As I keep posting these moments, you will notice that many of them will fall into a category I like to call “Actors Who Make Me Cry Whenever They Cry.” At the top of that list is Jennifer Garner. I watched Alias for five years, and whenever that woman let the tears fall, I found myself crying right along with her.
While Garner has some incredibly emotional scenes in the Alias pilot, the first scene to make me an emotional wreck came a few episodes later in “A Broken Heart.” With Sarah McLachlan’s heartbreakingly beautiful “Angel” (before it became overplayed) working its magic in the background, Garner allows us to see deep into the aching soul of Sydney Bristow, a woman pushed to her breaking point from bearing the weight of too many secrets, too many betrayals, too many lies, and too many needless deaths.
This scene proves to me that there’s never been a better crier on television than Garner. She’s not afraid to look vulnerable, to let her nose run and her mascara streak her cheeks and her shaking hands mess up her hair. And in doing so, she allows us to connect with Sydney, to see her as a real woman with vulnerabilities and a heart that’s perhaps too big for the work she’s been called to do. When she says, “He was lied to, and now he’s dead,” with such genuine devastation in her voice, I get choked up every time.
What I love about this scene is the way Garner makes Sydney—one of the strongest female characters to ever grace television screens—seem so small and so normal. She’s not a robot, and that’s what makes her such a beautiful character. Alias would never have worked as a show if Garner couldn’t make you feel the humanity at the heart of this character.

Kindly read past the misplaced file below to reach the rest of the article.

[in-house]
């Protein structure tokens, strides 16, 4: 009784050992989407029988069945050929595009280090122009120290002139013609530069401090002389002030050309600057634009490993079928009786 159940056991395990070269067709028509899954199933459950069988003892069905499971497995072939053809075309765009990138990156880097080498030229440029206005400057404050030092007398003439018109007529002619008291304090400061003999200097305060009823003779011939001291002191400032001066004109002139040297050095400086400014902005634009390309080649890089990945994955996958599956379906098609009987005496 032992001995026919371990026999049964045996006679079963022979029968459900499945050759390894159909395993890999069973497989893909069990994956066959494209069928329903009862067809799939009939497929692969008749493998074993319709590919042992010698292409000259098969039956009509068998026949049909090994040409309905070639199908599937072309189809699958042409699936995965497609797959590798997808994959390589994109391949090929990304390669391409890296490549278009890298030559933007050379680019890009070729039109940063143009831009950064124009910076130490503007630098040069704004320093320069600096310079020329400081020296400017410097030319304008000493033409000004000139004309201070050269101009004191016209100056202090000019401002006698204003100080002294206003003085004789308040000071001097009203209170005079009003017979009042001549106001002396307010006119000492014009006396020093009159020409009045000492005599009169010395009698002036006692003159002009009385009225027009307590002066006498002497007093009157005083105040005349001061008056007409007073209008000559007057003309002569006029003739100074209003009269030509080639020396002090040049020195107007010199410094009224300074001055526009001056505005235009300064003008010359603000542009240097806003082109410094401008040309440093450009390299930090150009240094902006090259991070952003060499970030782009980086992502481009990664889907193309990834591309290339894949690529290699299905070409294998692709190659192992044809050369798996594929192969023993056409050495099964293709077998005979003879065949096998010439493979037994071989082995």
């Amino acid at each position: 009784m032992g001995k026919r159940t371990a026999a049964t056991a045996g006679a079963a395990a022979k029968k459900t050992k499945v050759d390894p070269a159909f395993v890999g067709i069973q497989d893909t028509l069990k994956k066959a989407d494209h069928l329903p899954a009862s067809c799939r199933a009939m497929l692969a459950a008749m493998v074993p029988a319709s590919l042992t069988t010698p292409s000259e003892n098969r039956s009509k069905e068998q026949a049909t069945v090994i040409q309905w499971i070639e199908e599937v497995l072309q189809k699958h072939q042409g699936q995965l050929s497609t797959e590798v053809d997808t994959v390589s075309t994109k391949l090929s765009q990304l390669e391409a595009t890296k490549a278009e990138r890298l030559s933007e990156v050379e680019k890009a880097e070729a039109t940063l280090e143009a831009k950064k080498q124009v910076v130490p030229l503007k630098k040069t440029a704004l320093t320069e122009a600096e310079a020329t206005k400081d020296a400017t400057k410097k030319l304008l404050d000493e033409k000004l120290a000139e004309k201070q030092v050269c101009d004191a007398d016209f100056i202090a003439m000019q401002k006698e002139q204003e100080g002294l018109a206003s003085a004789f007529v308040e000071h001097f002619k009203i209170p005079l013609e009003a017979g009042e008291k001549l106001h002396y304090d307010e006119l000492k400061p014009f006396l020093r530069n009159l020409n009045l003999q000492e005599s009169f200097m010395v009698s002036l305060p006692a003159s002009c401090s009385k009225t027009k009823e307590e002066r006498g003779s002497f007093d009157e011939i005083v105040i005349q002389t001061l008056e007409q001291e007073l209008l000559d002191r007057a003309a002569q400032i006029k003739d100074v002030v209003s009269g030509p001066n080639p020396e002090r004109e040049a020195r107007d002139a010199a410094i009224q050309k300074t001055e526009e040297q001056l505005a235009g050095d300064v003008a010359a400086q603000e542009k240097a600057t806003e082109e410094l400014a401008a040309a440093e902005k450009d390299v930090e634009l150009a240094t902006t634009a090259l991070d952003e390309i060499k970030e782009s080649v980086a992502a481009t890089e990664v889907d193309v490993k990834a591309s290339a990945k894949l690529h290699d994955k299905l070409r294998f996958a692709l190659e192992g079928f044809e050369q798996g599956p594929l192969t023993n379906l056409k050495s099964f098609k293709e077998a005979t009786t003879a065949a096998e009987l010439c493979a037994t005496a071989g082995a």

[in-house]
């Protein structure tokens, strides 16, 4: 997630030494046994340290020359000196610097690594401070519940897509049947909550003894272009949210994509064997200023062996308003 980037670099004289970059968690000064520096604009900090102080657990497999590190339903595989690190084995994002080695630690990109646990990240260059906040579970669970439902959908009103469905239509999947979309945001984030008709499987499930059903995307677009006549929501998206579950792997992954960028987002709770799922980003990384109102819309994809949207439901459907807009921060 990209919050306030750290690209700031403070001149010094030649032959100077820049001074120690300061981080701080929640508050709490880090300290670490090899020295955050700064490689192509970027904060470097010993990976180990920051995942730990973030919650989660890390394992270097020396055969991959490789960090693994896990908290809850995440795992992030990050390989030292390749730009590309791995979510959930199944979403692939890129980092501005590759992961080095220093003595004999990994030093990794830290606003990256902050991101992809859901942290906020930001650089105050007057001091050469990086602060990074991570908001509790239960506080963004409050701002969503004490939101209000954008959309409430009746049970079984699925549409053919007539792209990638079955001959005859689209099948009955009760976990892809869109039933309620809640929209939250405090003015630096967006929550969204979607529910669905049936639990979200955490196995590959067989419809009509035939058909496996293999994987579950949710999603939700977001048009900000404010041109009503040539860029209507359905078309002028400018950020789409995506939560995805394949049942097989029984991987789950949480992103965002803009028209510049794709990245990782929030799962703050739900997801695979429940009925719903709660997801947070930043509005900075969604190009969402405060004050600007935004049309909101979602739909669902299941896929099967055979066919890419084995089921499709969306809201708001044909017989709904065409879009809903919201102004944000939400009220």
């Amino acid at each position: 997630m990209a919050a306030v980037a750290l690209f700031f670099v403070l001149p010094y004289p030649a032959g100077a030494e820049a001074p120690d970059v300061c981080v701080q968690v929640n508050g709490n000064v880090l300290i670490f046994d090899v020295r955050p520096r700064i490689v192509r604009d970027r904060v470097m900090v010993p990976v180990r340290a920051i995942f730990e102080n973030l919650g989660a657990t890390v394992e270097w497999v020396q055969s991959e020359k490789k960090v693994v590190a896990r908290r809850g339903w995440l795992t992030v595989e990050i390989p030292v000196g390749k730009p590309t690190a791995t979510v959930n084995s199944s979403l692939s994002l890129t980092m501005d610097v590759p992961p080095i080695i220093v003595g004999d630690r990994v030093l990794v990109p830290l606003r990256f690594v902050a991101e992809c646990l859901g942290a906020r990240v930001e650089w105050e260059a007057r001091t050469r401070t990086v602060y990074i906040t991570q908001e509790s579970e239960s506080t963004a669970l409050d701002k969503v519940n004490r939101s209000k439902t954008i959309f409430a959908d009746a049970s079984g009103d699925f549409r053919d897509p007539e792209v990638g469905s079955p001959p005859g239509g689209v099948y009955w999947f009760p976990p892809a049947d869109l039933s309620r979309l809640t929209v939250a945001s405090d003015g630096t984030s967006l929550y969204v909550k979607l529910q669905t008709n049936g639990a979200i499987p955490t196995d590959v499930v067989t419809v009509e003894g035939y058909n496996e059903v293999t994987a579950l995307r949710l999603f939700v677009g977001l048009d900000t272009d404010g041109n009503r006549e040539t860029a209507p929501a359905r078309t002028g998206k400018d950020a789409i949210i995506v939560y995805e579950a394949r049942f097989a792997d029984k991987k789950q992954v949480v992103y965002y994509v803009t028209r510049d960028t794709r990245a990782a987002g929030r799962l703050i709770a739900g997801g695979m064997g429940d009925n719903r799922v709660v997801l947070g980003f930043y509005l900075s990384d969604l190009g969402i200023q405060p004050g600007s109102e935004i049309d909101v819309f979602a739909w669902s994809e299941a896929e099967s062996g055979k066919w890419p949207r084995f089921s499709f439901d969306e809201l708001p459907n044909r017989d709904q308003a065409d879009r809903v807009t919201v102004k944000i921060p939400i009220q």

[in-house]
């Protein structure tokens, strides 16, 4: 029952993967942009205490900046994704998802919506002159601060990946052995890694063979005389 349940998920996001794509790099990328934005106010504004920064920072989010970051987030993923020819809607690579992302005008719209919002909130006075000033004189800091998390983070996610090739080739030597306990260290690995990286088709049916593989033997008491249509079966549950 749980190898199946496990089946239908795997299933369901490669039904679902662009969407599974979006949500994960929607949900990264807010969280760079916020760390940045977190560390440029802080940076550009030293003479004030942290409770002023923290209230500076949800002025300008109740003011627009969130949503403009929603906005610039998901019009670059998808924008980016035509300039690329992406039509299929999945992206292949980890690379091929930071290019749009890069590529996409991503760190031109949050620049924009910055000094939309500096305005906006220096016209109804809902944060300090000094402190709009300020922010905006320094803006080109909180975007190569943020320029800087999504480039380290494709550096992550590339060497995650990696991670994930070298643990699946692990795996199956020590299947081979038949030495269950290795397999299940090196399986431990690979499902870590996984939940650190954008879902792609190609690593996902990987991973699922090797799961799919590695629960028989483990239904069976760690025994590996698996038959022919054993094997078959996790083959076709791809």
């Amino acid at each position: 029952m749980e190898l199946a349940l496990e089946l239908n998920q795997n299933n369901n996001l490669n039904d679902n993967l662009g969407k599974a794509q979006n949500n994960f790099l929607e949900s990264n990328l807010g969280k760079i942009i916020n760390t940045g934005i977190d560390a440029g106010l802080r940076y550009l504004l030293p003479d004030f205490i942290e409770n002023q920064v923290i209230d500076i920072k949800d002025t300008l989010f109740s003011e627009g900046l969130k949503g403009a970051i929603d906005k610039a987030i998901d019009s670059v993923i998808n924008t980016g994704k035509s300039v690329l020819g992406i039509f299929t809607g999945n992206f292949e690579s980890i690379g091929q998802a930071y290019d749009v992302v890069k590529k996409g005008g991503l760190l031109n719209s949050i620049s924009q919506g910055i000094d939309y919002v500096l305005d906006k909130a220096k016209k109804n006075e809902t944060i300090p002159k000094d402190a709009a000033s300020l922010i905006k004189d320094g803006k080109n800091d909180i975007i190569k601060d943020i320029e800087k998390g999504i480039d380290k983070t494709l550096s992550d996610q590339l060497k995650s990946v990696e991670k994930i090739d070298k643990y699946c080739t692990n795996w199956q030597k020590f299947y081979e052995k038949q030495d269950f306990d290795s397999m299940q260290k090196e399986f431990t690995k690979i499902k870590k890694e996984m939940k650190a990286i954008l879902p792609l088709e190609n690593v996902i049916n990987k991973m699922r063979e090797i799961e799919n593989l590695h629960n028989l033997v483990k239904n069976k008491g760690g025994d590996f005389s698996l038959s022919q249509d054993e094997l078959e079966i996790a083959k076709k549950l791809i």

The range of emotions in this scene is so vast. It begins with sadness and anger that Jack would abandon Sydney again (though it’s really so much more complicated than that). Then it becomes a scene about loss—both for Sydney’s friend and for her sense of self. Garner sells her identity crisis so painfully well that I always laugh and cry along with her when she throws her beeper into the ocean—one act of defiance for a woman who feels as if she’s losing her ability to stand on her own two feet.
But when she can’t stand on her feet, this scene introduces the one person she could lean on, her greatest source of strength—Vaughn. I love the total sincerity in Michael Vartan’s delivery of “I’ve seen who you are.” Vaughn never wants Sydney to lose that humanity that makes everyone—including the audience—fall in love with her. And when the darkness threatens to overwhelm her, it’s wonderful to see that she finally has someone who can be her anchor, her guiding light, and her guardian angel, helping her find her best self because he believes in and loves her for exactly who she is—the only honest relationship she has at this point.
When Sydney grabs Vaughn’s hand and neither pulls away (despite the fact that they could be killed just for being seen together), I can’t help but cry because it’s the beginning of such a beautiful relationship. Sydney may carry the weight of the world on her shoulders, but Vaughn is the one person she can go to who will help her carry that weight. She may be incredibly strong—and he may be drawn to that strength—but in Vaughn she’s found the one person she can let her guard down with. Everyone needs a hand to hold when they’re at their lowest, and it’s a very emotional thing to see a character as beautiful as Sydney Bristow discover that she has that in her life for the first time.